UPDATE: In the bottom of the 1st, Boston scoffs at the notion of "manufacturing" a run. Reminds me of Game 3(?) of the 2000 ALDS when Oakland was at NYY and Skip Caray and Joe Morgan were calling the game and Morgan scoffed at the A's expection of hitting three-run homers, just as Chavy lit into one.

I'll go ahead and chime in here ...

I'm Greg, transplanted Californian and A's fan since July 24, 1988. I scored tickets for all three of these Boston games back in February, so I've had the good fortune of watching Macha's crew steal two wins from the Sox.

On the subject of Ted Lilly, I'm with Ken here -- I really don't think he was pitching that poorly. He missed a couple of spots, but he got two strikes on nearly half the batters he faced and made a bunch of good pitches nonetheless. I mean, the A's only have one guy (Chavez) with a higher slugging percentage (.500) than the Red Sox as a team (.494).

* * *

I've sat in Fenway's cramped bleachers for more than eight hours so far this week, and I still don't understand Macha's current lineup. Long and Guillen have the two worst walk rates on the team, and yet, since the beginning of the Toronto series, they've batted 1-2 every game. Here's what the current Oakland offensive juggernaut looks like in order:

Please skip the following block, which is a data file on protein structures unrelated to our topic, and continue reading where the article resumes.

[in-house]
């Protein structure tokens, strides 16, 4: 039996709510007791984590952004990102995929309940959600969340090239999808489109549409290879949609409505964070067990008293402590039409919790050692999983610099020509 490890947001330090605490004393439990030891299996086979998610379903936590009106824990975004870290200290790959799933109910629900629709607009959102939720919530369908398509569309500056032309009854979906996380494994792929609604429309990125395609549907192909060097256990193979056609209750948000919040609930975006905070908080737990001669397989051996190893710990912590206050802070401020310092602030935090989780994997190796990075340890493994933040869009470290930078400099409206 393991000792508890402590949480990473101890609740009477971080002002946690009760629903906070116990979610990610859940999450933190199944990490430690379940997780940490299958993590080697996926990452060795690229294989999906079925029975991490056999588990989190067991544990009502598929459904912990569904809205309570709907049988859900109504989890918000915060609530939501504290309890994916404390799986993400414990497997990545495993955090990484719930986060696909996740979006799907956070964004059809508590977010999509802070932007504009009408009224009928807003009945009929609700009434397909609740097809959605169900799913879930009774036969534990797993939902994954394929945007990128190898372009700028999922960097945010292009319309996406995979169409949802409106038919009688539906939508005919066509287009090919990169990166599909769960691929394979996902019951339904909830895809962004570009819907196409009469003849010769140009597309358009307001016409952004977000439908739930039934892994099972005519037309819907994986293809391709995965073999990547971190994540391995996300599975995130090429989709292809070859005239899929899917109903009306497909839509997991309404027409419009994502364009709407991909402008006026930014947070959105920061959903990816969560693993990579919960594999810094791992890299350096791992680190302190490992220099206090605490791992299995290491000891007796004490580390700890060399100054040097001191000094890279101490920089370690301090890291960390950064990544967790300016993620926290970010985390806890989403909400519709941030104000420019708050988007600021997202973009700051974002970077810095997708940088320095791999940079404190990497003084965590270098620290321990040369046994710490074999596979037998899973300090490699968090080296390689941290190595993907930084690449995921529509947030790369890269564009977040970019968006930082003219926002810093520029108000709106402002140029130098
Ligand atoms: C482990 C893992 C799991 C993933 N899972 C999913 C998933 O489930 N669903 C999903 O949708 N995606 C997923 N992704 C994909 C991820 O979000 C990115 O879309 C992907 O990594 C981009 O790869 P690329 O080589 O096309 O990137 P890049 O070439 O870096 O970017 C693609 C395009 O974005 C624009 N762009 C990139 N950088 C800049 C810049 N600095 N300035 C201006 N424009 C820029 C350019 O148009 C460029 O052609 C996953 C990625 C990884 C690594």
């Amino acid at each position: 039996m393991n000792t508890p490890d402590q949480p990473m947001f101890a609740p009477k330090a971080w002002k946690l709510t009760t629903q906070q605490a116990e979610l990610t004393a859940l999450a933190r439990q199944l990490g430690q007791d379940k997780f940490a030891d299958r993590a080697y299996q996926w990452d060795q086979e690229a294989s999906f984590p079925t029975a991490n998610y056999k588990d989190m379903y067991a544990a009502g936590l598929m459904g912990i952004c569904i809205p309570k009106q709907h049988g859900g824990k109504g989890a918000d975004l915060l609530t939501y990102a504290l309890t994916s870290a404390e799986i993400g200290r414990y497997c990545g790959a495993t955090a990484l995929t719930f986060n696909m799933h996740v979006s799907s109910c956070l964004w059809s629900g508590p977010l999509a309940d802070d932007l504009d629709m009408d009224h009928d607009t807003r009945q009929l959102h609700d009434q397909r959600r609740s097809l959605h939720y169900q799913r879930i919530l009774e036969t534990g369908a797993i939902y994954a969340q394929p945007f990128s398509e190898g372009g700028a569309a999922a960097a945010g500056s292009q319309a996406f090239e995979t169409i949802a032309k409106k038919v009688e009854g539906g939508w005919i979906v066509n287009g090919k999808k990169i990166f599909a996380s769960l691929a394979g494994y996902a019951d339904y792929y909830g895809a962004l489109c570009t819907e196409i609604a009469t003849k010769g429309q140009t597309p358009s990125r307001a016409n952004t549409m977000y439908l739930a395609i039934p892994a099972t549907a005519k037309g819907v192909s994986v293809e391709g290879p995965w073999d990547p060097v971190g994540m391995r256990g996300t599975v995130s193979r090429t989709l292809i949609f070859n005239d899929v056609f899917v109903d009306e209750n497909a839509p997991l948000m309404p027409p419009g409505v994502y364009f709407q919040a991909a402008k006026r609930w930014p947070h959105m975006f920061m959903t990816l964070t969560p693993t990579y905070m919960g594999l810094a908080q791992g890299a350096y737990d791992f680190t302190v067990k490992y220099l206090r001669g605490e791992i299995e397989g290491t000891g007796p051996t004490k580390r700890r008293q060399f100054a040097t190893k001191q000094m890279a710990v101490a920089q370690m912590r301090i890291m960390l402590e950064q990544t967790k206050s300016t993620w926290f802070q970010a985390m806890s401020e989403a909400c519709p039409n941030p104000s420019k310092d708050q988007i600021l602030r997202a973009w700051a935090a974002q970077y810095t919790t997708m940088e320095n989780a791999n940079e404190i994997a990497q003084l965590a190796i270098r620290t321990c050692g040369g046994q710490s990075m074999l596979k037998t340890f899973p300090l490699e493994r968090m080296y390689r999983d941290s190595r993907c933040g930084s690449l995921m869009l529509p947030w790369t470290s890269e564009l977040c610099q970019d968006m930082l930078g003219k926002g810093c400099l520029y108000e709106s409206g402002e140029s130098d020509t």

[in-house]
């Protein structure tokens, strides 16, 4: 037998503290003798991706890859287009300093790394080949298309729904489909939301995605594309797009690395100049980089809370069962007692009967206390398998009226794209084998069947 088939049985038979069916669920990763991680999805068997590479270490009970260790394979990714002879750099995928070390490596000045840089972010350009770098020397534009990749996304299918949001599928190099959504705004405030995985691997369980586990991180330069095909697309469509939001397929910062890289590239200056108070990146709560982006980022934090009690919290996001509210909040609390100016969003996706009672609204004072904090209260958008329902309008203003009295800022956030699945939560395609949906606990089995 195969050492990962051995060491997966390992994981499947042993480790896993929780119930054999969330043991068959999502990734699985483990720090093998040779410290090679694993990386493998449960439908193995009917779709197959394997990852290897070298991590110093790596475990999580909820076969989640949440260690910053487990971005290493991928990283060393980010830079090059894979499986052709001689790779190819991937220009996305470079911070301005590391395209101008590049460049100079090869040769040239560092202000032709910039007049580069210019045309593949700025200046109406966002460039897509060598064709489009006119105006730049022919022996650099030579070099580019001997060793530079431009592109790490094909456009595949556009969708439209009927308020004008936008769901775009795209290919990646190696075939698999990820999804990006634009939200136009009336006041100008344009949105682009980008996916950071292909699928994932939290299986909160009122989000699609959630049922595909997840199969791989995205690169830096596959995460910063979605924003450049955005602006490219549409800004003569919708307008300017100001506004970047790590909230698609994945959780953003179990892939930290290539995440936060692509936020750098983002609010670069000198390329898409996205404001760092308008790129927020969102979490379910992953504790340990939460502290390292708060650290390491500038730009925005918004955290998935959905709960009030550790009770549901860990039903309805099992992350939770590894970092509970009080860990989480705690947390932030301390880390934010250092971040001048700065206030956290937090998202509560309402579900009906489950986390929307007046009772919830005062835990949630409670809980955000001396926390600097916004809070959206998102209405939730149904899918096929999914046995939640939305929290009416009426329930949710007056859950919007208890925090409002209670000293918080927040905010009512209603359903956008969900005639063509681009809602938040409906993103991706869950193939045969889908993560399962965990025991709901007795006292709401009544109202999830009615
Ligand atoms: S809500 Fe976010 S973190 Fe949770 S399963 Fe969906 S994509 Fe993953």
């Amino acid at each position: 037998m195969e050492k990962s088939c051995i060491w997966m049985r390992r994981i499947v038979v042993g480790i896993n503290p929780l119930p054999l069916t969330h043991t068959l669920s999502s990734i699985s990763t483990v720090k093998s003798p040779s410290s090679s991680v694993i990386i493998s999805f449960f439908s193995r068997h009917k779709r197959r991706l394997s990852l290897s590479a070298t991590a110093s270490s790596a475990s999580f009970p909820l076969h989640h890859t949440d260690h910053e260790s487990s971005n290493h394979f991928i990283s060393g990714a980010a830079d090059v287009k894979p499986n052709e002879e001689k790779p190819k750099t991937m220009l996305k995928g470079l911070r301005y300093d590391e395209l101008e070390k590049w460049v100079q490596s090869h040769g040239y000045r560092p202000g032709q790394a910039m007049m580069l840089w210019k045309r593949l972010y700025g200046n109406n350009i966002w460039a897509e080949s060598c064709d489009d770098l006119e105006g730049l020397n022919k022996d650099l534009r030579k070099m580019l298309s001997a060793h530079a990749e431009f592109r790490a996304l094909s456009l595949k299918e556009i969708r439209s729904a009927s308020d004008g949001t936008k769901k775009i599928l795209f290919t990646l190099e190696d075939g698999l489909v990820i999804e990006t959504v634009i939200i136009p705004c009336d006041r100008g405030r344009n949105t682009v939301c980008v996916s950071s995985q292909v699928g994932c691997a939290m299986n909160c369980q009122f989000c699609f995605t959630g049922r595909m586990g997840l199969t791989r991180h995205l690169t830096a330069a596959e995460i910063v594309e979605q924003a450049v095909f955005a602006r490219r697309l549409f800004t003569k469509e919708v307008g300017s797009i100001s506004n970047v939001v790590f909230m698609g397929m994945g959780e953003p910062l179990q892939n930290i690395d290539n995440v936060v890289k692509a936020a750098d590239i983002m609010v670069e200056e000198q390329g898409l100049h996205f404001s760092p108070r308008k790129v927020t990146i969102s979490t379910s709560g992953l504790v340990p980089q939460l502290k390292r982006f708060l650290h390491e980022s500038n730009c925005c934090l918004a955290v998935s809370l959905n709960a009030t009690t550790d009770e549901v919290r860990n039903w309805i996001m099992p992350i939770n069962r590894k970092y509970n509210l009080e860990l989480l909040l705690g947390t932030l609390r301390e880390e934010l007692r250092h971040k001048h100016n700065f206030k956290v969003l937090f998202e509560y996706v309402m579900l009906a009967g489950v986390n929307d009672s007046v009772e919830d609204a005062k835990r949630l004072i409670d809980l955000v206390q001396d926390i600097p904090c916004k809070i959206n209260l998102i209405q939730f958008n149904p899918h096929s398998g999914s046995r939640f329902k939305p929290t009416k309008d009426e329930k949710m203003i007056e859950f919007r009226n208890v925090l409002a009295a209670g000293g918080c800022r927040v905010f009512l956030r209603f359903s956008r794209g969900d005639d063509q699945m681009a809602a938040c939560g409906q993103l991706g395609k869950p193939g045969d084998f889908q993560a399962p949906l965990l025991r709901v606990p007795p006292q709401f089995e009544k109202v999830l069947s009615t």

AVG   OBP   SLG  R/L

Long .245 .293 .402 L
Guillen .267 .309 .453 R
Chavez .273 .343 .500 L
Tejada .256 .307 .427 R
Durazo .263 .386 .444 L
Hernandez .257 .313 .449 R
Hatteberg .261 .341 .383 L
Ellis .249 .321 .360 R
Singleton .261 .303 .371 L

Yes, that's right. On the most OBP-inclined team in the known universe, Terrence Long, with the worst OBP on the team, is the current table-setter. Long has been shuffled around Macha's lineup card a bit this year, with varying degrees of success. Sample size cautions apply, but here's how Long has looked this year in various spots: